Stumble Upon Magic


We all have a place where we find magic. It might not always be in a place that makes sense, it may creep up on you, it may only reveal itself to you in its absence – but we’ve all found it.

I’ve found magic on my travels this summer. In the people I have fallen in love with, the places I have discovered, and the challenges I have overcome, something everlasting and pure and fizzy has bubbled under the surface of the everyday. I felt it in the air last night: in the brightness of fairy lights as they hung from trees, and in the furry skins of stuffed toy animals. I piled my bags into the taxi on my way to finding home, and I met a man who held a very different kind of magic.

The driver had a thick tongue that caught on the roof of his mouth as he spoke, and a lawn of midnight black hair wrapped around his lower skull. He gripped the steering wheel with an attentive hold, and would anxiously glance back to make sure I was comfortable, pointing out bottles of water and offering me gum.

Soon he began telling me stories about his past as a musician, his qualifications from Trinity College in England, his passion for the drums.

‘But I don’t play for the world anymore. I play for Jesus. I play for him.’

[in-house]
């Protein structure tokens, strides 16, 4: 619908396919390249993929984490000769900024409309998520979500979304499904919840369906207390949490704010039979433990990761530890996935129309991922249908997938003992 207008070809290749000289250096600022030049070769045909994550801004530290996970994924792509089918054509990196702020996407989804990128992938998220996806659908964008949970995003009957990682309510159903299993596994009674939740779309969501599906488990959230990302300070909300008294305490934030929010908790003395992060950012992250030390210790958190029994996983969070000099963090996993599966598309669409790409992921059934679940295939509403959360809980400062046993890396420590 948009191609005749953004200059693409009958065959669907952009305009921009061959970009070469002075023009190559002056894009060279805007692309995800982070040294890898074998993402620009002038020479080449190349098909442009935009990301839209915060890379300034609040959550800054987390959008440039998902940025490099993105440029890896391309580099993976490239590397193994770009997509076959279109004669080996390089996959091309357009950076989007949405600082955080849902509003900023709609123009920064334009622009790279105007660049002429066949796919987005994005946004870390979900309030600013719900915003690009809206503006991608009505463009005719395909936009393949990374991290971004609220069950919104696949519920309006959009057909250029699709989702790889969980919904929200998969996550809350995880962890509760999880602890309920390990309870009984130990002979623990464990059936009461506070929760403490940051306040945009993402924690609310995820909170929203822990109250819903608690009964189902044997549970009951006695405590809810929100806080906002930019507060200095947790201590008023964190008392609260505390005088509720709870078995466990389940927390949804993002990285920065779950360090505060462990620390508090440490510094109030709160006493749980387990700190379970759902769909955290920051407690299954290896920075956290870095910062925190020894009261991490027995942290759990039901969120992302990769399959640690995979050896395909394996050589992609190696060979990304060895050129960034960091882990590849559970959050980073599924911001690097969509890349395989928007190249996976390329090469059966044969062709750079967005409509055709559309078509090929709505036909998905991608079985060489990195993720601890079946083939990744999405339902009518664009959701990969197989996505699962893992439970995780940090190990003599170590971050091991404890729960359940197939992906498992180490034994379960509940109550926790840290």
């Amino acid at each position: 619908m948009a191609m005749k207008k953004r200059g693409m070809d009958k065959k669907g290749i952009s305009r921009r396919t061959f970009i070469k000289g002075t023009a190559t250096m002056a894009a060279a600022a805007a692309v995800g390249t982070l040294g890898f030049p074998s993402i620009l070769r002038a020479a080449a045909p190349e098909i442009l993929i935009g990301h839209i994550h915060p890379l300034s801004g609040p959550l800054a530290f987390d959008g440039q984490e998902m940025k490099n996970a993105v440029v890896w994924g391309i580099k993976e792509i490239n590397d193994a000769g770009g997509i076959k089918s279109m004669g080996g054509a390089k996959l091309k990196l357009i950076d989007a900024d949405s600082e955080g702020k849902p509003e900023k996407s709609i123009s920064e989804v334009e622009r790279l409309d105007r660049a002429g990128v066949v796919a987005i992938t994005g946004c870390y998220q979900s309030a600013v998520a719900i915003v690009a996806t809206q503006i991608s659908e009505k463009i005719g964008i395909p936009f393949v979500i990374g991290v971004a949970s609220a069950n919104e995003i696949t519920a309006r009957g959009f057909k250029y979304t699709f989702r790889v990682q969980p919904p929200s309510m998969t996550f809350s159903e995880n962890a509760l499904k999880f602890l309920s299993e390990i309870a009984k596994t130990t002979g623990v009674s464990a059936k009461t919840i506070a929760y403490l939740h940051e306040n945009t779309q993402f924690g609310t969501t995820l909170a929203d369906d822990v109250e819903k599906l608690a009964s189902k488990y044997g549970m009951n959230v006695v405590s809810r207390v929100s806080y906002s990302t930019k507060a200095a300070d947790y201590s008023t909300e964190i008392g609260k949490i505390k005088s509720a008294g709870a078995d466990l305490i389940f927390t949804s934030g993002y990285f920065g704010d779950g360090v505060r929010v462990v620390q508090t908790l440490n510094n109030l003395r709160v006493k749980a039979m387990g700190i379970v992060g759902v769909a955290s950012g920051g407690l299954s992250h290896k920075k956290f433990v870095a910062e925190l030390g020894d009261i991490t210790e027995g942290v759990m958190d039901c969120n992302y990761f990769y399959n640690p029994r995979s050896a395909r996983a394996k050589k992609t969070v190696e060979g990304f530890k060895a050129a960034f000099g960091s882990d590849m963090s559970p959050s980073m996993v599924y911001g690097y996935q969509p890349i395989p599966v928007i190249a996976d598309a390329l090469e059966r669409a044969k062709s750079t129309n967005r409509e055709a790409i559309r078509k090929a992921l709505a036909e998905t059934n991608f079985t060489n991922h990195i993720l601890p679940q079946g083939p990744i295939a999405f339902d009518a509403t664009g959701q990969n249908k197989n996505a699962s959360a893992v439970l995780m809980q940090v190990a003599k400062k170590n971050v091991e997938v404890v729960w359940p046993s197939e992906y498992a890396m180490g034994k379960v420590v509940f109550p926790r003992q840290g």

I am not a religious person. I don’t know if my faith would have a label, but if it did, it wouldn’t be Christian. I wouldn’t name a being called Jesus. I wouldn’t clasp my hands over rosary beads and mutter to the heavens.

But I am in awe of the faith that resides in those that do all of those things.

I asked this man why he stopped playing for the world, asked him why the world doesn’t deserve his music any more.

‘Ten years ago, my life did a 180. I was a bad man, doing bad things. I drank too much alcohol, and I smoked – oh I smoked 80 cigarettes a day. Soon, everyone hated me. My wife, my children… they only stayed because I had money.

Then one day, during a rehearsal, I fell down with a heart-attack. For two days I lay in a coma, and while I was unconscious I had a vision. It was Jesus. He came to me and said ‘I want you. Come to me.’ When I woke up, I told my doctors and my family. My wife was always religious and she cried on my face. They ran tests and found no nicotine in my blood, no alcohol. I don’t care what scientists call it, I call that a miracle. Jesus brought me back and gave me new blood.

‘Every day since, I play in the Church. I serve. I don’t play for the world any more, but I do serve it. I make sure people like you get home safe at night, and I play them my music, and I tell them about God.’